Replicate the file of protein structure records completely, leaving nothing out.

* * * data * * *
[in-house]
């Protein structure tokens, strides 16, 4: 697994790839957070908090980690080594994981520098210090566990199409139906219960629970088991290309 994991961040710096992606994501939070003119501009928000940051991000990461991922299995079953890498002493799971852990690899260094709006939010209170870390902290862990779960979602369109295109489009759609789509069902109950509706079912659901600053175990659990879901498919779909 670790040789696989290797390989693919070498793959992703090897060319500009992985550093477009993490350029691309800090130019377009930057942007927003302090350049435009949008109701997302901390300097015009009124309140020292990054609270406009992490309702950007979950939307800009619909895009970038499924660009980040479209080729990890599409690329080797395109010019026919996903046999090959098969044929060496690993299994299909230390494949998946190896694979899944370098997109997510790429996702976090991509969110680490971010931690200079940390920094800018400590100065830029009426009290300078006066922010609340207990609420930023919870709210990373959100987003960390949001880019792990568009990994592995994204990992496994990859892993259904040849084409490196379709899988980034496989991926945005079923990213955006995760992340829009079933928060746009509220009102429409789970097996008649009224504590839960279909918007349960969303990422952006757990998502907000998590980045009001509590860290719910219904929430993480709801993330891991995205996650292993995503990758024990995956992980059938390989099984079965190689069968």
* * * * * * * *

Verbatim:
[in-house]
């Protein structure tokens, strides 16, 4: 697994790839957070908090980690080594994981520098210090566990199409139906219960629970088991290309 994991961040710096992606994501939070003119501009928000940051991000990461991922299995079953890498002493799971852990690899260094709006939010209170870390902290862990779960979602369109295109489009759609789509069902109950509706079912659901600053175990659990879901498919779909 670790040789696989290797390989693919070498793959992703090897060319500009992985550093477009993490350029691309800090130019377009930057942007927003302090350049435009949008109701997302901390300097015009009124309140020292990054609270406009992490309702950007979950939307800009619909895009970038499924660009980040479209080729990890599409690329080797395109010019026919996903046999090959098969044929060496690993299994299909230390494949998946190896694979899944370098997109997510790429996702976090991509969110680490971010931690200079940390920094800018400590100065830029009426009290300078006066922010609340207990609420930023919870709210990373959100987003960390949001880019792990568009990994592995994204990992496994990859892993259904040849084409490196379709899988980034496989991926945005079923990213955006995760992340829009079933928060746009509220009102429409789970097996008649009224504590839960279909918007349960969303990422952006757990998502907000998590980045009001509590860290719910219904929430993480709801993330891991995205996650292993995503990758024990995956992980059938390989099984079965190689069968």